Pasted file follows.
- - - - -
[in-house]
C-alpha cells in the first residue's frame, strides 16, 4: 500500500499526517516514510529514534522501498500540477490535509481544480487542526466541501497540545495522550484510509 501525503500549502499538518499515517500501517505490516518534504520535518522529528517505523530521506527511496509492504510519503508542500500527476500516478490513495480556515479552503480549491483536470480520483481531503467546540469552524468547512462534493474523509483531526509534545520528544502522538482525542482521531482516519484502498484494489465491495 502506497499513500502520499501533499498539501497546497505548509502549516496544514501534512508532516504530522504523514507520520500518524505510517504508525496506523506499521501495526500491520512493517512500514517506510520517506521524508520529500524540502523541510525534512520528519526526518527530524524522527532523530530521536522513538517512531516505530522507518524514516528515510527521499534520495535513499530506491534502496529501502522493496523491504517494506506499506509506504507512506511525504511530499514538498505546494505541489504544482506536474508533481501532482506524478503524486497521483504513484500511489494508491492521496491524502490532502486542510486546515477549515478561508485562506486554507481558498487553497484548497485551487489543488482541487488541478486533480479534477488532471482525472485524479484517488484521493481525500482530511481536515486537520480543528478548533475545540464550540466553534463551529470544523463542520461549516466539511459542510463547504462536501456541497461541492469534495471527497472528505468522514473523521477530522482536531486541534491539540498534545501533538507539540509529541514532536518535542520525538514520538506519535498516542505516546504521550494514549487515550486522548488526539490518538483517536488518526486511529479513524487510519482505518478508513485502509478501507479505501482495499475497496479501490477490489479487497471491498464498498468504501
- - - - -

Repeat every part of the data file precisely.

[in-house]
C-alpha cells in the first residue's frame, strides 16, 4: 500500500499526517516514510529514534522501498500540477490535509481544480487542526466541501497540545495522550484510509 501525503500549502499538518499515517500501517505490516518534504520535518522529528517505523530521506527511496509492504510519503508542500500527476500516478490513495480556515479552503480549491483536470480520483481531503467546540469552524468547512462534493474523509483531526509534545520528544502522538482525542482521531482516519484502498484494489465491495 502506497499513500502520499501533499498539501497546497505548509502549516496544514501534512508532516504530522504523514507520520500518524505510517504508525496506523506499521501495526500491520512493517512500514517506510520517506521524508520529500524540502523541510525534512520528519526526518527530524524522527532523530530521536522513538517512531516505530522507518524514516528515510527521499534520495535513499530506491534502496529501502522493496523491504517494506506499506509506504507512506511525504511530499514538498505546494505541489504544482506536474508533481501532482506524478503524486497521483504513484500511489494508491492521496491524502490532502486542510486546515477549515478561508485562506486554507481558498487553497484548497485551487489543488482541487488541478486533480479534477488532471482525472485524479484517488484521493481525500482530511481536515486537520480543528478548533475545540464550540466553534463551529470544523463542520461549516466539511459542510463547504462536501456541497461541492469534495471527497472528505468522514473523521477530522482536531486541534491539540498534545501533538507539540509529541514532536518535542520525538514520538506519535498516542505516546504521550494514549487515550486522548488526539490518538483517536488518526486511529479513524487510519482505518478508513485502509478501507479505501482495499475497496479501490477490489479487497471491498464498498468504501